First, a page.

About Us

Ann McKay, R.N.C., John McGonigle, M.D. and Mark Brody, M.D. have devoted themselves to homeopathy and related alternative medical treatments. In keeping with the spirit of homeopathy's founder Samuel Hahnemann M.D., we utilize treatments that emphasize safety and the restoration of the sick to health.

Friday, October 17, 2008

Health Care Crisis

My two year old daughter Aviva is in the "I want" stage of development. "Daddy, I want raisins! I want Mommy! I want apple -- whole thing!" My wife and I do our best to get her to ask politely, but sometimes it's hard not to lose our cools. There are just times where she simply can't have what she wants, nor are we there to cater to her every whim. She doesn't understand this, nor can we easily explain such concepts to a two year old.

Our country is now going through an "I want" crisis of its own, and no authority has been there to tell us we can't have all we want. Politicians' re-elections have depended on them not saying no to any of the country's "I wants." As parents, my wife and I are totalitarians, so poor Aviva has to submit to our dictates. We are benevolent dictators, by and large, so there are boundaries that keep the family from descending into utter chaos, without too many of the excesses (I believe) of unlimited power. The lack of constraints on our country's financial system, our credit system, our manufacturing system, our health care system, and our transportation system however, has led to a bottomless pit of need. We now find ourselves with multiple crises on virtually all fronts as a result of the failure of checks and balances.

Our financial system is imploding, credit is frozen up, products are beset with safety problems, our health care system is pricing itself into a state of unaffordability, commercial agriculture has depleted our land and denutritionalized and toxified our food supply, and our dependency on fossil fuels has led to a global warming problem that is reaching emergency proportions. We want houses, we want credit, we want cheap stuff, we want cheap food and lots of it, we want unlimited health care access, we want our SUV's and low-mileage cars. And by and large, no one has said no to these wants. There have been a few, like Wendell Berry and Bill McKibben who have been warning for years about the dangers of disrespecting the balances in our ecosystem, but aside from these admonishing few, there have been little in the way of checks and balances on the systems that cater to our ever-expanding wants and desires.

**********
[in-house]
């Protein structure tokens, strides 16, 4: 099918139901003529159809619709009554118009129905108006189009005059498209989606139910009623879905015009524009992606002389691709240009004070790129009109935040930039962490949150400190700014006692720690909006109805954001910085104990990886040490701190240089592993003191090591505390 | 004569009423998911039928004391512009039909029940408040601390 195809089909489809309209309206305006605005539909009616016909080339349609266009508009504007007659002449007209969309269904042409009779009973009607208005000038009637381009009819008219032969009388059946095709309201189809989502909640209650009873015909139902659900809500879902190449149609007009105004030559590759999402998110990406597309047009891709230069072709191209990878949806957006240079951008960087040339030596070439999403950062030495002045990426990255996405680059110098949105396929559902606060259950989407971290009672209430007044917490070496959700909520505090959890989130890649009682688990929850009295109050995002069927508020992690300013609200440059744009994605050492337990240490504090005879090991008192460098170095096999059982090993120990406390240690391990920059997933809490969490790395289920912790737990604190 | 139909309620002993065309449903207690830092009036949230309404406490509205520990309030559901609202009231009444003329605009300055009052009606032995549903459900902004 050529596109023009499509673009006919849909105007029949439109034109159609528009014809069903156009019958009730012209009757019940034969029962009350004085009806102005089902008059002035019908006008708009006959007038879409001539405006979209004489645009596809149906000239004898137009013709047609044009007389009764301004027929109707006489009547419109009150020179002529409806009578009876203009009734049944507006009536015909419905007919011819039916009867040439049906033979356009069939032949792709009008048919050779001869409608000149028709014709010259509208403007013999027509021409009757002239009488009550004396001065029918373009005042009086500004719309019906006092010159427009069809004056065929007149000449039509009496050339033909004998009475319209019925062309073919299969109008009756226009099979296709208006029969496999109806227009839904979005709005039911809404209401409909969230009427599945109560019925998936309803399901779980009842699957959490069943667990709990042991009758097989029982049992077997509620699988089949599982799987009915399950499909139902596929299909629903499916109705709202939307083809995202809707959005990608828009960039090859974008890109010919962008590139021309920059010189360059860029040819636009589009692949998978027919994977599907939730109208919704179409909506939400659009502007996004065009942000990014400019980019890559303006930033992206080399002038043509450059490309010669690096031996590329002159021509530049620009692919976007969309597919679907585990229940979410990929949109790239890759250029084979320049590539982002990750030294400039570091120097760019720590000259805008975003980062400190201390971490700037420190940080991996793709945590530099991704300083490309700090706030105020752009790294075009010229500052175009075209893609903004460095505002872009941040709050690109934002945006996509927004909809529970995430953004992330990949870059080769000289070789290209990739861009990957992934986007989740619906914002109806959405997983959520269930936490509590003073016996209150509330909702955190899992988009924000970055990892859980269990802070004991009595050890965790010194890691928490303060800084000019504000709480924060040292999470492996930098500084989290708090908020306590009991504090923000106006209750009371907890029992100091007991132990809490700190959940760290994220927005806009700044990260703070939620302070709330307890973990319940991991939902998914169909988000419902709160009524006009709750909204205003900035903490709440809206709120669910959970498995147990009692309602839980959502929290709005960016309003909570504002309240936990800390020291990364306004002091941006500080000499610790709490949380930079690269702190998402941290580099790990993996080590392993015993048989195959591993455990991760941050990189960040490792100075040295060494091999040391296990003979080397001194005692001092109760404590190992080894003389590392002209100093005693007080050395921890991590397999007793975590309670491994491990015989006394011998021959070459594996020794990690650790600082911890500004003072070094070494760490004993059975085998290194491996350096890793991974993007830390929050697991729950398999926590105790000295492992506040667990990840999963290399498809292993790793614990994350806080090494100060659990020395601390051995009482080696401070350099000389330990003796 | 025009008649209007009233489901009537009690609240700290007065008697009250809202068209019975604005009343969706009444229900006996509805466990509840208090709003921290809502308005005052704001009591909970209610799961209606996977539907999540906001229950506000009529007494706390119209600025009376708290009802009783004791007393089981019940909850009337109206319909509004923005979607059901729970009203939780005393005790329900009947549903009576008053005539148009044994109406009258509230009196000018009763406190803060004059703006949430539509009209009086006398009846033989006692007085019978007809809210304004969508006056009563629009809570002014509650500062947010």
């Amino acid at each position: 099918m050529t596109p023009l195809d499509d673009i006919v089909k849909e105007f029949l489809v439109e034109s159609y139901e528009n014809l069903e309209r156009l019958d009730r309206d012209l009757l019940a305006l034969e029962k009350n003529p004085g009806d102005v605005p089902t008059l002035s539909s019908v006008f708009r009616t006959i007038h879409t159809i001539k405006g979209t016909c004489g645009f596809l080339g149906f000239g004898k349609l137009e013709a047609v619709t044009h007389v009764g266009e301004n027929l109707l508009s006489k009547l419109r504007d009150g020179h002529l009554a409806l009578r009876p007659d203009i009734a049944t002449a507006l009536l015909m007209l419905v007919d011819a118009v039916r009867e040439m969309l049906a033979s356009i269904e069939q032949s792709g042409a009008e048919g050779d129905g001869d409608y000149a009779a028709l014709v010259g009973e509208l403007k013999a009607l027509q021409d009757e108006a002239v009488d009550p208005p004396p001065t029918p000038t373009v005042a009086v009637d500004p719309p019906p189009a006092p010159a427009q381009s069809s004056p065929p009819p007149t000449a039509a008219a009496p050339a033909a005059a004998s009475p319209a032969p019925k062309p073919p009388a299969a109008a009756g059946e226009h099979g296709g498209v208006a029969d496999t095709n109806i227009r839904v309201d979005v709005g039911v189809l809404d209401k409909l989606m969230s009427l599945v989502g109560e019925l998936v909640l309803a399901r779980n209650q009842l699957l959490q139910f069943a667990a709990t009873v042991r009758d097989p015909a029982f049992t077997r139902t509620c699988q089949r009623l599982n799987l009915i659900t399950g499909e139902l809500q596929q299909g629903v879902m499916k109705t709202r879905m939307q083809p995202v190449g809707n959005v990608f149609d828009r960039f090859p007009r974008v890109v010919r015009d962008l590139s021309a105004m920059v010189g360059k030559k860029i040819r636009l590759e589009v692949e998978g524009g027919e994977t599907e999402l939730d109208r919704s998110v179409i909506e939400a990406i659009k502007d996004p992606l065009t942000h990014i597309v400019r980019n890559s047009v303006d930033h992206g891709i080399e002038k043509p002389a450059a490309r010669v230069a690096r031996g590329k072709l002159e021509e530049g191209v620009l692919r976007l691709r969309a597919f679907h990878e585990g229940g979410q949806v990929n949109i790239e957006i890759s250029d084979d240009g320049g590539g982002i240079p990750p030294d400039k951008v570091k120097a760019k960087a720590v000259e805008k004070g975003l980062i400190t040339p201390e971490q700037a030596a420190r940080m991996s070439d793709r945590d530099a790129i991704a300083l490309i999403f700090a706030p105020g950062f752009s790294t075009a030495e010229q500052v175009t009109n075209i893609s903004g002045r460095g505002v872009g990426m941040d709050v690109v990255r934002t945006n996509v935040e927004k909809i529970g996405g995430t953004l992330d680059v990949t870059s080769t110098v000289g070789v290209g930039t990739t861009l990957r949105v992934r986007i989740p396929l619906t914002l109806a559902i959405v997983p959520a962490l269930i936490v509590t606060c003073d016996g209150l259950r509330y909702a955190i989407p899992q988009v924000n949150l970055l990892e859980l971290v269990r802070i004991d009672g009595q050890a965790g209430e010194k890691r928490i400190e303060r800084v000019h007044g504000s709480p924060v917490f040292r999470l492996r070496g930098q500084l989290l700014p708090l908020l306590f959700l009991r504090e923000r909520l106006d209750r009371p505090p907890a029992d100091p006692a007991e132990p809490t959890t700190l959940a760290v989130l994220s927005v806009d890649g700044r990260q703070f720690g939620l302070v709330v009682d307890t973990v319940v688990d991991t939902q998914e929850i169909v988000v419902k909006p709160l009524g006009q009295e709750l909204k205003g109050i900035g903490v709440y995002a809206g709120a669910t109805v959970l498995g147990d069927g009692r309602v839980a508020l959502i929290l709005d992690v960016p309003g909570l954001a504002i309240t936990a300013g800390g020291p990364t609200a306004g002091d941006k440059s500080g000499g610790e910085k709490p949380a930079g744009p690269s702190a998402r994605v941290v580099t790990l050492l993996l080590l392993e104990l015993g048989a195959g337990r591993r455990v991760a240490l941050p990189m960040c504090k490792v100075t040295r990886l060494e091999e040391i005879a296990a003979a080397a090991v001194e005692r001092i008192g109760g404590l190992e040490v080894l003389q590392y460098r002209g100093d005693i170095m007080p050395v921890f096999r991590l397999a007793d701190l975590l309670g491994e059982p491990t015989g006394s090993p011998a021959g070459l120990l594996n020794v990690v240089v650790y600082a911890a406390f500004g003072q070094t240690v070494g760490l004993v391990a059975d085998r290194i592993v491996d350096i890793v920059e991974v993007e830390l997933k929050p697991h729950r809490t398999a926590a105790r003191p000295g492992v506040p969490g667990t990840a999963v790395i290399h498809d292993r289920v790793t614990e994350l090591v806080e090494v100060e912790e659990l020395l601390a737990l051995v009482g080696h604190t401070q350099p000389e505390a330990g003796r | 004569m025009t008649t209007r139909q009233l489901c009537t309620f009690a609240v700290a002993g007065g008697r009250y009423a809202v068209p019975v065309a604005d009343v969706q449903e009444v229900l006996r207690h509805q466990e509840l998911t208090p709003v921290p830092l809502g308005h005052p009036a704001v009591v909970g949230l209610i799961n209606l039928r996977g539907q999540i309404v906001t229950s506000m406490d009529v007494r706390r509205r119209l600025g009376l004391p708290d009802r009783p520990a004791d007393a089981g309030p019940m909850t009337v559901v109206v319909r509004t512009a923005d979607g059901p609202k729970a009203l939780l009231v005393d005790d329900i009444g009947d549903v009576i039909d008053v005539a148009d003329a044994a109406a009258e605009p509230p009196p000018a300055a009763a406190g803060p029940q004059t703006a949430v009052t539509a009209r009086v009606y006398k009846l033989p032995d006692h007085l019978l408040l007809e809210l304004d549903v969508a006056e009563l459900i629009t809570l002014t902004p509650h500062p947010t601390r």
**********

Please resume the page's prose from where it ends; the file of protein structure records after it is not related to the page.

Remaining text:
It is sometimes equally sad and amusing to watch our presidential candidates argue about the merits of their respective health care plans. Both acknowledge that neither of their plans is perfect, although they both (naturally) claim that theirs is better than the other candidate's. Noone is willing to say that the Emperor is naked! It is not that it is politically incorrect, it's that we haven't been willing to break down our denial about this obvious fact. For the past 10 years the costs have health care have been rising at 3 or 4 times the rate of inflation. Clearly, this pattern can not go on forever. Since we have our heads in the sand about this fact, we have clearly decided to wait until the system becomes so bloated in cost that it is collapsing under its own weight. We'll deal with the problem then, I suppose.

While many of the innovations of modern medicine are indeed impressive, some are less so, and they are all costing us an incredible amount of money. Our conventional allopathic system is increasingly becoming so overweight that it's going to start having strokes and heart attacks. It's fast becoming moribund, at the very moment it's at it's greatest size and influence. This is a time when homeopathy is well poised to move to the forefront. Since nation-states can not cover everyone for every problem, the choice becomes to either not cover everyone (the United States' solution), to cover everyone, but limit the coverage (the European solution), or to find cheaper but effective solutions (India's solution). The U.S. and European solutions clearly have limited political viability, and as costs continue to rise, they become less feasible. Opposition to homeopathy is so strong (even within India), that further expansion of homeopathy as an affordable viable alternative is likely to occur only when the system is in a state of utter collapse.
Like the stubborn fool who keeps looking for his lost keys where the light is, even though he lost them over in the dark, homeopathy, with its astounding potential for cost savings, if more broadly applied, is likely to languish in a state of dark obscurity until the lights go out. Fortunately and unfortunately, this state of affairs does not appear to be all that far off in the future.